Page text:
Study documents the most powerful biologically produced electric shock
South American rivers host at least three different types of electric eels, including a newly identified one that is capable of producing a more powerful electrical shock than any other known animal. This resulted in an analysis of 107 specimens collected in recent years in Brazil, French Guiana, Guyana and Suriname.
For more than 250 years scientists have known that electric eels shock their prey in the Amazon basin with electricity. They are widespread in swamps, streams and rivers throughout northern North America and have long been considered one species. However, with modern genetic and environmental analyzes, Smithsonian's National Museum of Natural History researchers have discovered that Amazon electric eels belong to three distinct species that evolved from a common ancestor millions of years ago. The findings have now been published in the journal Nature Communications.
The Amazon Rainforest is a hotspot of Earth's biodiversity. "The eels are seven to eight feet long and they are really eye-catching," says study leader C. David de Santana. "After 250 years of scientific research, if you can discover a new eight-foot-long fish, can you imagine what else to discover in this region?"
About 250 species of power-producing fish are known in South America, with eels (which are actually fish with an eel-like appearance) the only ones using their energy for hunting and self-defence. Like other electric fish, they also navigate and communicate with the electricity they generate.
De Santana, together with colleagues, studied the electric eels that he and his colleagues had collected in the Amazon over the last six years. All of them looked pretty much alike. De Santana found no external features on the fish that at first sight clearly distinguished different groups, and turned to the DNA of the animals and found genetic differences that suggested that his 107 specimens represented three different species. When re-examining the animals with the present genetic results, he found subtle physical differences corresponding to the three genetic groups. He found that each species has its own unique skull shape, defined features on the pectoral fin and a pronounced arrangement of pores on the body.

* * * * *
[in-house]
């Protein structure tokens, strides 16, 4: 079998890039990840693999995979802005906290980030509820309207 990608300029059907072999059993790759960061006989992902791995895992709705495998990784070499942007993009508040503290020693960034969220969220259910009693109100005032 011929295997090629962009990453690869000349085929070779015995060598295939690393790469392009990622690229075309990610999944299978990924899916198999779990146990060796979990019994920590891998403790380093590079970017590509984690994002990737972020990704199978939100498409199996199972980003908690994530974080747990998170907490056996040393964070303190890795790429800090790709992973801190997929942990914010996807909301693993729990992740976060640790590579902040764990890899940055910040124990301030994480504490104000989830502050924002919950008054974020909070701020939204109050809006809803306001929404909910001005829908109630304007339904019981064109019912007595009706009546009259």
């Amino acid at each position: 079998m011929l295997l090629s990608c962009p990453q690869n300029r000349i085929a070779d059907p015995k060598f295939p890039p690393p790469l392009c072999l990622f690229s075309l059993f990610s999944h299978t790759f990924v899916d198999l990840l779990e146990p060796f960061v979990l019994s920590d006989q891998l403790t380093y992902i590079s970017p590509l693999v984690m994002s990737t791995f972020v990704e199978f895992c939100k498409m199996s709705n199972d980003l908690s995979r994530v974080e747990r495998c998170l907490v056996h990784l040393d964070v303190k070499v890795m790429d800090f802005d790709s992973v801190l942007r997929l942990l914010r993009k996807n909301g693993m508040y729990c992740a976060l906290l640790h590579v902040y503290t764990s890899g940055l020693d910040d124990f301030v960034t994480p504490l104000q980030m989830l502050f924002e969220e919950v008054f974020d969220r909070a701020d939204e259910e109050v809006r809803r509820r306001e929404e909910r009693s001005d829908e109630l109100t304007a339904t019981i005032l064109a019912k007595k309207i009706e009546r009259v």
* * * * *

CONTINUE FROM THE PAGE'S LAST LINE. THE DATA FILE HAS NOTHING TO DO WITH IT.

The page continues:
Each species also has its own geographical distribution. The long-known Electrophorus electricus, once considered widespread, seems to be confined to the highlands of the Guiana Shield, an ancient geological formation in which clear water flows over rapids and waterfalls. Electrophorus voltai, one of the two newly discovered species, lives mainly further south on the Brazilian Shield, a similar highland region. The third species, Electrophorus varii, named after the late ichthyologist Richard Vari, floats through murky, slow-flowing water in the Amazonas plains.
Based on genetic comparisons, de Santana and colleagues found that about 7.1 million years ago in South America, two groups of electric eels began to develop. The one, the common ancestor of E. voltai and E. electricus, lived in the clear waters of the old highlands, while E. varii lived in the plains, whose murky waters were full of minerals and therefore derived electricity more efficiently - an obviously important difference for electric eels, their electric shock in low-conductivity environments does not go that far.
According to the analysis, E. voltai and E. electricus diverged about 3.6 million years ago when the Amazon changed course, crossed the continent and crossed highland regions. In particular, the de Santana team discovered that E. voltai can discharge up to 860 volts of electricity - much more than the 650 volts generated by E. electricus. This makes the species the strongest known bioelectric generator and may be an adaptation to the lower conductivity of highland water.
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